Until recently, it was our practice at Evers Legal to stick with traditional background and reference checks. We did not Google our candidates before presenting them to clients. We felt, honestly, that we’d rather not know how they spend their limited amount of personal time. It’s none of our business.
Then, as you may suspect of the direction this story is leading, we ended up with a bit of egg on our faces. Without getting into the details, suffice it to say, one of our clients discovered some online information about a candidate we had presented for consideration—and it wasn’t pretty.
While we may prefer not playing Big Brother straight out of George Orwell’s classic, the reality is: If we’re presenting a candidate to a client, we need to know everything that is “out there” about that person.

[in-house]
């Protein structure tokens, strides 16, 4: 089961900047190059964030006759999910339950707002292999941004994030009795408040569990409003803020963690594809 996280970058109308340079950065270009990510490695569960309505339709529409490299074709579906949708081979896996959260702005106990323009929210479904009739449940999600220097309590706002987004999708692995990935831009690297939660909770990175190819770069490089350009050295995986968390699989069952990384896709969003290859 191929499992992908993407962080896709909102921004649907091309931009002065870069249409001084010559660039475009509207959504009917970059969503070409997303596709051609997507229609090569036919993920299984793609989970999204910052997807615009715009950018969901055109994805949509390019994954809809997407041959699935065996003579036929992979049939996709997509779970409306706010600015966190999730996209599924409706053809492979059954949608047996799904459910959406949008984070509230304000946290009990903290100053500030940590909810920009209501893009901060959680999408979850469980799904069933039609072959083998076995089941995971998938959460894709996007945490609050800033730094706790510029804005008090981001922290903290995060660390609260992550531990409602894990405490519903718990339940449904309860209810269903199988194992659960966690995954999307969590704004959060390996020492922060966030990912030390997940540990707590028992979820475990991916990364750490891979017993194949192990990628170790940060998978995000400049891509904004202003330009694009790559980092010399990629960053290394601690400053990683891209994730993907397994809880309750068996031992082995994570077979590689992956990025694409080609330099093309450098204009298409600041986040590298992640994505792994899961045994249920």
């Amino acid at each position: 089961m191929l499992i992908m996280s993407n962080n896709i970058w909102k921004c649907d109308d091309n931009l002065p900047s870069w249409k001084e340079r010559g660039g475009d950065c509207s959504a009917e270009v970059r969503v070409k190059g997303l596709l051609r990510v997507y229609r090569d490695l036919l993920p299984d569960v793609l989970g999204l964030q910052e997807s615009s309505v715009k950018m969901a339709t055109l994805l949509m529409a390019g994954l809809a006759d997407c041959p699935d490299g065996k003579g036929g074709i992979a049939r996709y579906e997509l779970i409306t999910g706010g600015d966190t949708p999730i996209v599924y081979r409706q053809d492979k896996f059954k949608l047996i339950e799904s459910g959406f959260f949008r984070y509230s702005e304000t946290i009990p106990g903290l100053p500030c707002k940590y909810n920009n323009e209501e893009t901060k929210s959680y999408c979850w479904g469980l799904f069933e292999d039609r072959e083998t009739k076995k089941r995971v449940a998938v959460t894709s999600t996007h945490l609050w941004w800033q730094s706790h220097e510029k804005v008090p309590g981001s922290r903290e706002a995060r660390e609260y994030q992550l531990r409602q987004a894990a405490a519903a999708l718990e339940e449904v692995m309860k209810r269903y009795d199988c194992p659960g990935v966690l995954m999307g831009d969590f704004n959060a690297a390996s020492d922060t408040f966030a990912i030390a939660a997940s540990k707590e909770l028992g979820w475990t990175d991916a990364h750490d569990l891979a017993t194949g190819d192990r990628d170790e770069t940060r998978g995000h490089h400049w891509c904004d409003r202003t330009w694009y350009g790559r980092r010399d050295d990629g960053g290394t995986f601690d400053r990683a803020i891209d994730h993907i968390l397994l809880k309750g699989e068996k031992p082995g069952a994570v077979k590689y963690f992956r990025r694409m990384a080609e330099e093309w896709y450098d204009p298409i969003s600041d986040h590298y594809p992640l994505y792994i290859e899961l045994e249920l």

Not surprisingly, Evers Legal isn’t alone on this front. In fact, we’ve now joined part of the majority. According an op-ed by Susan P. Joyce, president of Netability, in the Huffington Post, “80 percent of employers Google job seekers before inviting them to an interview!”
But we won’t be stopping our search on a Google results page. If you’re on Facebook, we will dig as far as your privacy setting will allow. If you’re blogging, we will read it thoroughly. If you tweet, we’ll be following.
The stakes are high when it comes to hiring GCs and other senior-level in-house lawyers. Companies want as much information as possible, and we need to provide it to them.
Our recommendation: Stay aware of your online image. If there is anything out there that may interfere with your chances of a promotion or landing a new job, do your best to remove or hide it now. Regularly “Google” yourself and if your image is in need of an overhaul, then start the process.
The game is on, and we’re all learning the rules fast. But remember, what happens online, usually stays online.